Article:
Pollard and the People
New Release: May 9, 1999

by EMANUEL RACKMAN - The NY Jewish Week September 12, 1991

A consensus exists among Jews that an injustice was committed

THE CASE OF Jonathan Pollard is evoking one of the most bitter controversies in recent American Jewish history. So bitter has the debate become that venomous attacks on the integrity of the persons involved have reached a new low. Can anything be done to restore the focus on the facts and circumstances involved rather than the personalities?

The American Jewish Congress has taken the position that there is no issue of anti-Semitism in this case. Its leaders, Phillip Baum and Henry Siegman, have thus argued in the Jewish media.

In reply, Rabbi Avi Weiss and Alan Dershowitz have claimed that there is unmistakable evidence of anti-Semitism in the prosecution, sentence and subsequent treatment of Pollard in the years he has served in prison.

I know all four of them well and will vouch for the sincerity and integrity of each. Yet, a decision must be made. I am being asked about my position not only by American and Israeli Jews, but most recently, by leaders in British Jewry.

It is no secret that I have lent my name to the amicus brief submitted to the court on behalf of Pollard. Why did I choose to side with one pair of friends rather than the other?

First, when the overwhelming majority of Jews represented by their rabbinic and congregational bodies favor a position, I believe a modicum of respect for what the majority has approved requires that the tiny minority of dissenters yield.

I know too well that sometimes a minority must resist the tyranny of the majority. But in this case it is not a majority for a lynching but rather for compassion for a man who, albeit an offender, has suffered the wrath of the law in an unprecedented manner.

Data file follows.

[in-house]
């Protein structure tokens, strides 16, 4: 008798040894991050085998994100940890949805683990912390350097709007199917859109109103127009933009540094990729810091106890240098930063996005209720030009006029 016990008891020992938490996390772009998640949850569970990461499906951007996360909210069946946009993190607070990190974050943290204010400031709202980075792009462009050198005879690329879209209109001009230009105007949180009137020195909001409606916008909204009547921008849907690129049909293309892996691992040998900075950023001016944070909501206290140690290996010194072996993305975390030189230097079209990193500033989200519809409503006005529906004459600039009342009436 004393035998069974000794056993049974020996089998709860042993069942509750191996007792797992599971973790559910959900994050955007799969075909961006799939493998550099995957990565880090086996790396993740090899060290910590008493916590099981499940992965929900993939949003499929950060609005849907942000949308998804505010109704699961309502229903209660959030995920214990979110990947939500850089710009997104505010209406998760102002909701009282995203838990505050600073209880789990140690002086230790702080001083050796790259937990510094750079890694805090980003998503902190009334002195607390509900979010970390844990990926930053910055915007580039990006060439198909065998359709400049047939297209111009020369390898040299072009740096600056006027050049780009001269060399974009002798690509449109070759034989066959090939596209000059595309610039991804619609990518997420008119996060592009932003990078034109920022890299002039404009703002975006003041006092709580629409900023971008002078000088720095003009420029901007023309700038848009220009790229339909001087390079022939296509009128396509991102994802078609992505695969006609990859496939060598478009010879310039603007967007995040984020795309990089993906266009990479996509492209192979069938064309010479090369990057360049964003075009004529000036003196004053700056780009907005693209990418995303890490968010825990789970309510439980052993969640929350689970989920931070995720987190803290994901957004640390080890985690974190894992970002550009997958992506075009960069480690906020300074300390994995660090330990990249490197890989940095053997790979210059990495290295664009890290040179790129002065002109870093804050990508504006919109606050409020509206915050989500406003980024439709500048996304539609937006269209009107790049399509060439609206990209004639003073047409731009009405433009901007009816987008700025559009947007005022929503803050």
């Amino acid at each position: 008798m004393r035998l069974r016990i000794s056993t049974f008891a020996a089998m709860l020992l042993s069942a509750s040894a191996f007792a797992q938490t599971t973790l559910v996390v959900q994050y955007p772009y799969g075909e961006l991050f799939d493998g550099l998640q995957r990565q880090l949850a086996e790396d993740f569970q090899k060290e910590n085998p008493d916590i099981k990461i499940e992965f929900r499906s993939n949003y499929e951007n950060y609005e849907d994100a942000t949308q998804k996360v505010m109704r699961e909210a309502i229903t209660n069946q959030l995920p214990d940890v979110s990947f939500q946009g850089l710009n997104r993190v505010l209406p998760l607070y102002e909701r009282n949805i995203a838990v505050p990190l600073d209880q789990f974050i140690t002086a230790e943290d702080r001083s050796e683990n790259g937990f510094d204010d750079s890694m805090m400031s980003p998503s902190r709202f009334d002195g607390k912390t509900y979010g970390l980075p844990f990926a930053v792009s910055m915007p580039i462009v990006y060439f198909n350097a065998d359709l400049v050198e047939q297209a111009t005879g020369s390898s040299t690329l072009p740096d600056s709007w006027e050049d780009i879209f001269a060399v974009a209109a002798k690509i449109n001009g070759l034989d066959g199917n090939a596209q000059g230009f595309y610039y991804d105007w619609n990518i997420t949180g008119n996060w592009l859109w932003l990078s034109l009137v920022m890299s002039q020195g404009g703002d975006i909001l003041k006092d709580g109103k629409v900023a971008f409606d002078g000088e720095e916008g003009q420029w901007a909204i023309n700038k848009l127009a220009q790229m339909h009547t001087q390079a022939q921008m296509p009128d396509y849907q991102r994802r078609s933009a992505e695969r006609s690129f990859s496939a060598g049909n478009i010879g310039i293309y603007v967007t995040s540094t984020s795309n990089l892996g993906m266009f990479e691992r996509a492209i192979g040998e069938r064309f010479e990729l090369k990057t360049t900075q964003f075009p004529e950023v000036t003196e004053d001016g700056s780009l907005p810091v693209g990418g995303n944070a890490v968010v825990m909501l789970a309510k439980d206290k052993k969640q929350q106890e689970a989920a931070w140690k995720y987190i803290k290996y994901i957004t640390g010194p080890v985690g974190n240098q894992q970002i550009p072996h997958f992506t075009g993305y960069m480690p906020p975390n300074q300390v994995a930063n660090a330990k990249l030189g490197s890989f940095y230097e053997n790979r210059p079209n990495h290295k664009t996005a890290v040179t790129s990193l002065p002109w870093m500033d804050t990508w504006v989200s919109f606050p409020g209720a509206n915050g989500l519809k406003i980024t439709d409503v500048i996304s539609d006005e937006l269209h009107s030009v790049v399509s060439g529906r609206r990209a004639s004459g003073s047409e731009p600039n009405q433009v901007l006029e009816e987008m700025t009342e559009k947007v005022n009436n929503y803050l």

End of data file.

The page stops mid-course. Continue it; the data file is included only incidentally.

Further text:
Can the minority claim this is a misstatement of fact? Can it claim that unequal justice has not been meted out? Indeed, that, does not matter. In certain cases it is not the fact that counts but the perception of the fact. And the perception of the majority, when it feels that anti-Semitism is involved, should be heeded.

Jews have good reason to fear the earliest manifestation of cancer even if it appears to some not serious or even imaginary. One halachic illustration may be relevant: A sick man who must eat on Yom Kippur is not allowed to fast. This is the law. Yet, what if the doctors claim that the fast will do him no harm and it is only he that is certain it will? The view of the patient prevails, unless he is a confirmed psychotic.

Similarly, with regard to anti-Semitism, the perception of the Jewish majority is to be respected against the judgment of the professionals and experts - the "doctors" in the Pollard case.

And certainly if Caspar Weinberger was at all involved - it is common knowledge that he was - Jews have good reason to rely on their visceral feelings, their gut reactions. His record on Israel as secretary of defense gives them a sound basis for their conclusion.

Still another reason prompts me to decide as I did. It is well known that the current head of the Anti-Defamation League of B'nai Brith agrees with the leadership of the American Jewish Congress. But his older and more experienced predecessor holds the opposite opinion.

I do not claim that those who are older and more experienced are, of necessity, wiser. But when it is the fate of a human being that is involved, that human being is entitled to the benefit of the doubt, and that is another reason why I hold with those who favor action on behalf of the prisoner.

Perhaps we can all agree - in the spirit of mutual respect and without rancor or the compromise of convictions - that it is the consensus of a great number of Jews, including highly respected leaders, that an injustice has been committed and measures should be sought either to reopen the plea or the sentence, or if the situation warrants to seek a presidential commutation.

To unite on such a program will evoke no incrimination or recriminations. No one will "eat crow." And a bitter controversy will have been resolved without a chilul Hashem - the desecration of G-d's name.


    1. "THE JONATHAN POLLARD CASE" by Rabbi Meir Kahane
      New release May 9, 1999 [originally published 1987]
    2. "PLEA FOR MERCY" by Rabbi Emanuel Rackman
      New release May 9, 1999 [originally published 1992]

  2. See the Jewish Unity Page:

    The Pollard case was judged by the leading rabbis of the generation as a mitzvah of pidyan shvuyim (the redemption of a captive) devolving upon all . Their judgement, 14 years later continues to be all but ignored.